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Trickbot Trojan Returns in a New eCommerce Shopping Campaign

Posted by Arnold Osipov on December 19, 2019
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Trickbot Trojan

A whopping 186.4 million Americans shopped in stores and online between Black Friday and Cyber Monday this year, according to the National Retail Federation. On average, these shoppers spent $361.90 per person over the five-day Thanksgiving weekend.

The shear amount of money changing hands during this timeframe is a hugely attractive target for scammers and other cybercriminals. Consumers are often stressed during this period and make purchases that deviate from their normal routine. If a phishing email that seems legitimate enough arrives in such a consumer’s inbox, it’s more likely that the target will take an action they shouldn’t.

In essence, the scammers behind these phishing emails are taking advantage of the holiday shopping chaos to net as many victims as possible. Black Friday and Cyber Monday may have resulted in a nearly $1 trillion payday for legitimate businesses, but it’s highly likely that cybercriminals also took home some personal data and other information they could sell for a profit.

We noticed this strategy most recently with the Trickbot trojan banker. Between December 3 and December 5, a new Trickbot campaign targeted eCommerce shoppers with a phishing email that included a message about an order being shipped, as in the chain below:

Attack Chain

Initial Email

Figure 1 Phishing email pretends to be order details

Each of these phishing emails contains a Microsoft Word document as an attachment. The attacker tries to lure the victim to click ‘Enable Editing’ by a commonly used technique.

Trickbot TROJAN Macro Analysis

At first glance it looks like the document that opens is empty, but the word count at the bottom of the screen suggests otherwise.   

Blank Word Doc

Figure 2 Attached word document allegedly empty

The high word count comes about because the attacker ‘hides’ a plaintext JavaScript code known as an Ostap downloader in the document body by setting the text color to white. This allows the test to be there, but not be human readable.

JavaScript Word Doc

Figure 3 Plaintext JavaScript code

When the victim enables the included macros, a fake error message will pop up. Meanwhile, in the background, it will save the plaintext JavaScript to ‘Users.jse’ under %appdata%\Microsoft\Massfol. Then the JavaScript is executed via a ‘Wscript.Shell’ Object.

Trend Micro recently did a detailed analysis on the JavaScript dropper.   

There are many high-volume campaigns distributing this infection chain since the beginning of December. For example, a few days ago (December 13 to 15), we found a similar campaign to the one from earlier this month delivering Trickbot. The infection chain is very similar between them all, with slight modifications, this time the phishing email is allegedly received from “HelloFax Services.”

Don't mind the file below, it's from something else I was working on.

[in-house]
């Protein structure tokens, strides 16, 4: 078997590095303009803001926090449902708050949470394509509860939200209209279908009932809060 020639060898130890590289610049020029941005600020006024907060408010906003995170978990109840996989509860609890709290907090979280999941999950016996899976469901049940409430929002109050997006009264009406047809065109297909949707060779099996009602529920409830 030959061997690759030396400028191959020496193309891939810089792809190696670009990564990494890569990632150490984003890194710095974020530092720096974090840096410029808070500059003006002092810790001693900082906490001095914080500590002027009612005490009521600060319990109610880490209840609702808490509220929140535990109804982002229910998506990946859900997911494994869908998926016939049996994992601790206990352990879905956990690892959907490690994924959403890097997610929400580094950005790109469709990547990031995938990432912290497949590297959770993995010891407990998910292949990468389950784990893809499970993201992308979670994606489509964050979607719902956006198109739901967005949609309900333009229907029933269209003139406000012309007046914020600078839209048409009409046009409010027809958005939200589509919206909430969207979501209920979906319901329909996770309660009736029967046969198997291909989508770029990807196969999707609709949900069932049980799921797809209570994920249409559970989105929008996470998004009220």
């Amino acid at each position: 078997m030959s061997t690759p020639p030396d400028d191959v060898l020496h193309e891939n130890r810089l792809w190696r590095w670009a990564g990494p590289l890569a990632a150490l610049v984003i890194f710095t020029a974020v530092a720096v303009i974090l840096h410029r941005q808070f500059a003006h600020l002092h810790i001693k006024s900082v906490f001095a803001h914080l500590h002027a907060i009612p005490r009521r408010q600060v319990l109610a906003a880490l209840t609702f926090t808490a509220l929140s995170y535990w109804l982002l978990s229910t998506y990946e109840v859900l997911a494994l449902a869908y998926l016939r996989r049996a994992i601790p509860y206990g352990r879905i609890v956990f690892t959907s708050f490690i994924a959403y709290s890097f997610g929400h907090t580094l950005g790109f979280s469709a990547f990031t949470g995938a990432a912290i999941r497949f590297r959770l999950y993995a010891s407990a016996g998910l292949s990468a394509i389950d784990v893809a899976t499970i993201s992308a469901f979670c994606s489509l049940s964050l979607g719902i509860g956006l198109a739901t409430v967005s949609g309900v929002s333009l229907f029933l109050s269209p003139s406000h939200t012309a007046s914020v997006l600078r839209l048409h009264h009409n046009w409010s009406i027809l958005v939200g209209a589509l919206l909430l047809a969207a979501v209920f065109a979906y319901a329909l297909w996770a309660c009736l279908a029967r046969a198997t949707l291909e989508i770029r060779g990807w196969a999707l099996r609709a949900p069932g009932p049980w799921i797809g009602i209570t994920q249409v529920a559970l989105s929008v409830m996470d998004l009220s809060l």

Hello Fax

Figure 4 New Phishing email

It looks like the attacker used a modified version of the Ostap (Jscript) downloader because:

  • It downloads the payload as base64, htm and exe.
  • The user-agent header is deferent between different campaigns. (chrome version) probably to avoid network-based signatures
    • Mozilla/5.0 (Windows NT 10.0; Win64; x64) AppleWebKit/537.36 (KHTML, like Gecko) Chrome/70.0.3538.77Safari/537.36
    • Mozilla/5.0 (Windows NT 10.0; Win64; x64) AppleWebKit/537.36 (KHTML, like Gecko) Chrome/77.3538.66Safari/537.36
  • Anti-Sandbox / Anti-VM – Extending the length of the list of running processes.

Final Thoughts

The holiday season involves a lot of money changing hands. The threat actors behind the latest Trickbot campaigns understand this fact, and they have taken advantage of the stress of the holidays to make money. With so many consumers making purchases, the phishing emails used in this campaign have a strong possibility of success.

Morphisec customers are protected from the Trickbot trojan banker through the power of our moving target defense platform. With a strong prevention methodology, Morphisec’s solution enables businesses large and small to be protected from any exploits.

IOC:

Docs:

  • d07ad6fdcfeabead5a5dd3de07966194d6974c6b
  • 8cc3e77f8bca5a995aa4a593b5a8d10173bf828a
  • 73afe21f7594478d443f0b4498c8e4bf1324f7fa
  • 781B751BF727D4E3C5BE443B38B9C8155ECAC4A3
  • 12E3E85DA0B66306004F400EAB4C6BC4BB810608
  • B0431F6B605AF8B4790E9E17AB884F4C9D60B08A
  • 1A167A587F6E2707CD27EFABEFCBEFF1DE0A7EEE
  • 5FFD6F249DE0B6866147627086A08A7ED0F46B8A
  • D31F1948308E756904B9153005C768F5D0CA464D
  • B019A864F91AF4741AC09FDA36A602435151D1C0
  • 46C2E5EBCC2EAB80E5DABA637150F44D27883162

Email:

  • c1bb3aef04cb24ed1cfc9a3a0c6f54bfdc3796ed
  • cdc2c506102df075e39f31fafd1360512403cfd0

Trickbot:

  • 83786b35997c07475b0a7f3afbd44fc09ce9793f
  • 64161dd9da68bdcd6b6ffe414265d86a4185694f
  • 1874998e8263447497d03afbbf0f7689c86835e0
  • be4d16b76429b280a6cbb6d67db645509f70861c

Trickbot C2:

  • 234.73.119
  • 244.213.237
  • 196.207.202
  • 14.30.176
  • 159.82.140